This past weekend I had the opportunity to travel to western Kentucky to speak about garden design at the Barren County Extension Office. The horticulture agent was able to have the event sponsored by local businesses so the event was free to the public. The master gardeners also put together a table of refreshments and even some spring floral arrangements. About 45 people came to my presentation, even though it was a nice day outside. It has rained or snowed so much the past month, it’s been hard to get outside at all.
Barren County is a little over 2 hours driving southwest from Lexington. You may be more familiar with the area since it is right by Mammoth Cave National Park. After my presentation my mom and I went there to do some spring wildflower hiking.
Even in this part of the state, I could tell the local flora was ahead of Lexington. Here are some wildflowers we saw along the way. Plants located on the south side of a slope were much further ahead than ones at a higher topography or on the shadier, cooler, north facing slope. I was happy to see bees and some butterflies and moths out pollinating.
Some of these plants can be bought at native plant nurseries and are somewhat adaptable to a regular home garden. However, please note, it is not only against the law to dig plants from a natural area- especially federal and state parks, but also very disruptive of the ecology.
Native plants have a hard enough time battling development, pollution, and invasive species as it is. Plants simply can’t run away from danger. We need to leave them so they can reproduce and keep spreading to make a pretty forest we can visit! There are plenty of flowers we can plant in our gardens that are pretty to see. Many of these woodland plants won’t even grow in a garden.
I don’t ever recall dyeing Easter eggs in my life, even as a kid! So I thought this year I’d give it a try. Of course, I wanted to use natural dyes made from food. I looked up different natural dyes to make and thought I’d try:
Step 1- Cook the Eggs
The first step was to hard boil the eggs. With fresh eggs, I steam them to hard boil them instead of boiling them in water. This makes the eggs a lot easier to peel.
Step 2- Prepare the Dye
*I dyed 2 eggs per batch of dye. Some vegetables absorbed more of the water. You may want to add more water depending on how fast the water is simmering or the material used. You may want to use more material and water if you want to dye more eggs.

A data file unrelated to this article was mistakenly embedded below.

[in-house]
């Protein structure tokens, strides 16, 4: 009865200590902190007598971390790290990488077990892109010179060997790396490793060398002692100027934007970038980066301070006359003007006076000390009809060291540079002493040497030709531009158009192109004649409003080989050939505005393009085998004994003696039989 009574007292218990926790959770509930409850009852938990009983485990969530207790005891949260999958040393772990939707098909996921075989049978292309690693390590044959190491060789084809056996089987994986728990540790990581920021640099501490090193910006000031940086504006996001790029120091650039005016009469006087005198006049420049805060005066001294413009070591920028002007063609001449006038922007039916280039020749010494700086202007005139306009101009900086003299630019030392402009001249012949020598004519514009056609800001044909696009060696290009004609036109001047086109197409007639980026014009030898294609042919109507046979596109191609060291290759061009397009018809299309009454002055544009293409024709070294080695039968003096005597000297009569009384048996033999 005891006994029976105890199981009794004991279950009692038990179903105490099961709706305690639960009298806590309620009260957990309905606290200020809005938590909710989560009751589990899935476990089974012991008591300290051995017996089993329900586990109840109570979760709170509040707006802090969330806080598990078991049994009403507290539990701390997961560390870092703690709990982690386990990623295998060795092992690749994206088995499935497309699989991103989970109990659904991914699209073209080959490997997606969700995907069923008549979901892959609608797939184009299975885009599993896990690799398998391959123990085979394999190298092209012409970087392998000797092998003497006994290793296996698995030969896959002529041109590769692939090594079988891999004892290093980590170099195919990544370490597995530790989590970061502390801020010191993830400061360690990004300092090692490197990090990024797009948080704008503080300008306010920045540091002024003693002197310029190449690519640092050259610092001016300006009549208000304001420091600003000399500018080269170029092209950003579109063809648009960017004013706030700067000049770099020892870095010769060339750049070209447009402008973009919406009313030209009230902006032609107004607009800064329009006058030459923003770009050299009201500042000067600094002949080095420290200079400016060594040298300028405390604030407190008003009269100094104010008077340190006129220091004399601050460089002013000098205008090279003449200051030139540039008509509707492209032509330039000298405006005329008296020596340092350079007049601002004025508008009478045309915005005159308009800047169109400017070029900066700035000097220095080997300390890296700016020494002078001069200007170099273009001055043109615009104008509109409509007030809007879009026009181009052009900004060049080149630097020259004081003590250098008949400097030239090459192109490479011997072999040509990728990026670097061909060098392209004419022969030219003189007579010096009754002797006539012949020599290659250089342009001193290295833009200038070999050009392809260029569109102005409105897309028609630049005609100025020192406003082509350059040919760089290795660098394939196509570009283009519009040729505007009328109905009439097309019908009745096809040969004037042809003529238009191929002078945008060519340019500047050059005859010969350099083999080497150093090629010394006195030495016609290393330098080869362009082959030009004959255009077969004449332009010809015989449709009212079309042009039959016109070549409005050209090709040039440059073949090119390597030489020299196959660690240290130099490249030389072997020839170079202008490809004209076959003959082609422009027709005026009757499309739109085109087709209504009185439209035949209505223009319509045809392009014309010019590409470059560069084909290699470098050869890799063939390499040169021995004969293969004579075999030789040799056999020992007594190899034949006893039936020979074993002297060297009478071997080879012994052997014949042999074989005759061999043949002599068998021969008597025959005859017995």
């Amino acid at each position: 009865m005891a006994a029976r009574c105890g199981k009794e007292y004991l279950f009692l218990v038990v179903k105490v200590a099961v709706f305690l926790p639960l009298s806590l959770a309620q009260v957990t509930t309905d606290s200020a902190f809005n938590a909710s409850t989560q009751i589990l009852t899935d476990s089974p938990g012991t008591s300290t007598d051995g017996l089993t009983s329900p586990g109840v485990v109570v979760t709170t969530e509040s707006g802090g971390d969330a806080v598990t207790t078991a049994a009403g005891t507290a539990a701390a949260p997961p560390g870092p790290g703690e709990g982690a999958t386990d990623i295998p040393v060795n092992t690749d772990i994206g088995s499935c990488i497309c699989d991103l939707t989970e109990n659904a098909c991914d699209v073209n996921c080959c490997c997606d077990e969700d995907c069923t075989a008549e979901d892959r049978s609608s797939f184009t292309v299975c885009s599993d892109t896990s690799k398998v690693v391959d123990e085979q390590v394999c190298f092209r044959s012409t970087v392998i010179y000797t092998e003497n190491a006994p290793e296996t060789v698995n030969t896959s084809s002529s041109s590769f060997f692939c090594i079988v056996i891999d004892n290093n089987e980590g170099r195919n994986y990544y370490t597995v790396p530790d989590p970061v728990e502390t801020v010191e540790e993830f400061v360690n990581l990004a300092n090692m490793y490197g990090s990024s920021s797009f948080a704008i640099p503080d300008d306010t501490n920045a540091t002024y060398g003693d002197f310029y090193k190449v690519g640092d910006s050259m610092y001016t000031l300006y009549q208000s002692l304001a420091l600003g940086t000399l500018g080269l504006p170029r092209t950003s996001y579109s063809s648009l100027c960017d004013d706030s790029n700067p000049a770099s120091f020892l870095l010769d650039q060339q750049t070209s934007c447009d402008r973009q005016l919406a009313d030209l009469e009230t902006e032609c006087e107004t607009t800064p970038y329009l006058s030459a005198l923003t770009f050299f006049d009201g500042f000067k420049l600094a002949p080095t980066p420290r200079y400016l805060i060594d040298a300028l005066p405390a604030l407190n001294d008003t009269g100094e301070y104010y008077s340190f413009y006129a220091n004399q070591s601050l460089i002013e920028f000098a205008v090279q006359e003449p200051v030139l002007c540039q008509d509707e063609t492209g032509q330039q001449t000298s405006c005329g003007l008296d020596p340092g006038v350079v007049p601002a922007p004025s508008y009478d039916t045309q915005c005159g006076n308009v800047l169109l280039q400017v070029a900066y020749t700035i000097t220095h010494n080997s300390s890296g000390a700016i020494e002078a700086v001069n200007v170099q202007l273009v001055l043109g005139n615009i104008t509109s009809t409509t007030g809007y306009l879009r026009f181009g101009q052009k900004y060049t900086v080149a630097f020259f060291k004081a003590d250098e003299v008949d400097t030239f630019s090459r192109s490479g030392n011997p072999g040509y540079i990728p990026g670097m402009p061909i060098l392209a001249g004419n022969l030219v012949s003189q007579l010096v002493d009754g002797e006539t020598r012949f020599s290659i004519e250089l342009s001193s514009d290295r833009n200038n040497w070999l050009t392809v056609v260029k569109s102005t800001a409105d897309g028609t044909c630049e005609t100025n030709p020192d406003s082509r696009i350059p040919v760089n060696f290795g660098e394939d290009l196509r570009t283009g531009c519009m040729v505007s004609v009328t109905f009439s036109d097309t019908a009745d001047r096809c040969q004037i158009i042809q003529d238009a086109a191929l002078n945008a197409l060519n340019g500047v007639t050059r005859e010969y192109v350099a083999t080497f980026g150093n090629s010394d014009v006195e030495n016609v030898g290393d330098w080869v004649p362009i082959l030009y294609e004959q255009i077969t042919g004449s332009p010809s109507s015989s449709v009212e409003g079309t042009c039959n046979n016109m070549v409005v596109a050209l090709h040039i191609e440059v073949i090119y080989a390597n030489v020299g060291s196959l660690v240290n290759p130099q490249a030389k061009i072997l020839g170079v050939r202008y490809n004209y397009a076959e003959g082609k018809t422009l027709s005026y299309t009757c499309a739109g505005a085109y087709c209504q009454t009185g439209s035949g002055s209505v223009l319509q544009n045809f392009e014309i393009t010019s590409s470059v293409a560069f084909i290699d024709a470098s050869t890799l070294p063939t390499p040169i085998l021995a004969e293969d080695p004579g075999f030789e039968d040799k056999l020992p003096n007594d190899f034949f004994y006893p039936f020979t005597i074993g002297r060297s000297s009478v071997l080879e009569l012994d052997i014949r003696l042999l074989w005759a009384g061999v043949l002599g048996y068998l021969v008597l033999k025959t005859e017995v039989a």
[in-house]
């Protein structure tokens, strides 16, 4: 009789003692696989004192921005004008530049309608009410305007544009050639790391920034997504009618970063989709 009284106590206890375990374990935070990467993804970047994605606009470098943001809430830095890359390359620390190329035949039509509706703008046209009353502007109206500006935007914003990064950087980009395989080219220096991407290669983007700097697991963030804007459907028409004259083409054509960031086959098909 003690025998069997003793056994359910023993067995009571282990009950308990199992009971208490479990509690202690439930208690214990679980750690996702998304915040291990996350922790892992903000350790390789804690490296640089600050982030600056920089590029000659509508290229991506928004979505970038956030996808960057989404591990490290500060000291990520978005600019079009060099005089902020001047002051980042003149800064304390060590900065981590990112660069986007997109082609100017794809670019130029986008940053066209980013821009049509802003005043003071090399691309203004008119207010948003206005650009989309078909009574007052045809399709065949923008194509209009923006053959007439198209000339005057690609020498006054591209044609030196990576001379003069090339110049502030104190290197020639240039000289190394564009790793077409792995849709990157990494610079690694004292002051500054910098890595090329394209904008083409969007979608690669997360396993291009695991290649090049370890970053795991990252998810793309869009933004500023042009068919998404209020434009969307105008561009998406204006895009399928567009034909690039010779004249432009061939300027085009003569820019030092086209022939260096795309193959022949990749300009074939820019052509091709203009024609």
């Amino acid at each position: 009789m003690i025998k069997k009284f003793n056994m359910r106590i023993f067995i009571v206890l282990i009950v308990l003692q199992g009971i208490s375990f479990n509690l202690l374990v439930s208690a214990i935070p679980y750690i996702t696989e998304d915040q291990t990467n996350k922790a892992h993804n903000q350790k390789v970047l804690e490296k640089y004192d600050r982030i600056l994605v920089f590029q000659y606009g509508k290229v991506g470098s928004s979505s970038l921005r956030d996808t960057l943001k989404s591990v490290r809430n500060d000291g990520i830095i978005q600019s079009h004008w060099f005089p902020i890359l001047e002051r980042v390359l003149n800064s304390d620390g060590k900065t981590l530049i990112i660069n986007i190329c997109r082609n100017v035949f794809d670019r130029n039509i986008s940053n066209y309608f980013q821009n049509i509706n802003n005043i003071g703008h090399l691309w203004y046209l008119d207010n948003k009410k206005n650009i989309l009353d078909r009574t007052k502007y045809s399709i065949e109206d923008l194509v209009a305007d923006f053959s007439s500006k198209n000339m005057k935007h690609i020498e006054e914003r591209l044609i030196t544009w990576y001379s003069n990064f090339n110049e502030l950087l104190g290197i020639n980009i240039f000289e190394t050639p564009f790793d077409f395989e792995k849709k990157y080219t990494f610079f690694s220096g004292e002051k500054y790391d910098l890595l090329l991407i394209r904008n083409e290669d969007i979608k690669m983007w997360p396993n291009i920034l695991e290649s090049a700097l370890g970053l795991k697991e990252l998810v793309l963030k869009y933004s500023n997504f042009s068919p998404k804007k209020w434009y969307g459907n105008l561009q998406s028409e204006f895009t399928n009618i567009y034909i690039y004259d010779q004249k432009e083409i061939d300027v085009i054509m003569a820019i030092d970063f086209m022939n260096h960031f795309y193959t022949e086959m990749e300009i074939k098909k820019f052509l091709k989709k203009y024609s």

Step 3- Create the Dye
Step 4- Dye the Eggs
Step 5-Clean the Eggs
What worked and what didn’t
The eggs I used were all different colors- nearly white to dark brown, and green. So the natural dye showed up different on each of them.
I really like the turmeric and the red cabbage (it’s so pretty). The beet and coffee wasn’t as vibrant as I had hoped. They all look like planets!
The biggest disappointment was the parsley, which didn’t do much. I wondered if juicing the parsley would make it stronger. The parsley actually turned into a gel in the jar (I’d like to know the science behind this).
One thing that happened with the fresh eggs- The dye stuck to the ‘bloom’ of the eggs. The bloom, with all the dye, wanted to peel right off after sitting in the liquid. I didn’t realize I should have washed the eggs better beforehand. You don’t have to worry about this if you buy regular eggs at the supermarket since they arrive washed. Now I’ll be making some egg salad!
Spring is just a week away! I’ve been seeing daffodils, crocus, hyacinths, spring wildflowers, pussy willows, and some cherry trees flowering already. The perfect spring temperatures and rainfall are making lawns turn greener and greener each day and before we know it, it’ll be time to mow!
As we start to draw more attention to our lawns, we’ll also probably be drawing attention to the dandelions, clover, and violets, which will begin blooming soon. Homeowners across the nation will be reaching for the lawn sprays, since for the lawn perfectionist, these weeds are undesirable. I’m asked questions all the time on how to get rid of them, especially violets.
My answer usually goes along with, “It will take time, effort, and expense. Even so- it doesn’t work as a one-time thing. A lot of toxic chemicals will have to be continually reapplied to keep dandelion and clover out. Violets are impossible. Nothing out there gets rid of them except hand pulling.”
However, I’d like to propose we think at how beneficial these weeds are instead of as something that disrupts the look of lawn grass.
Imagine you’re a solitary bee, and you’ve been hibernating all through winter outside in a tiny shape shift home where some leaves collected around the base of a plant.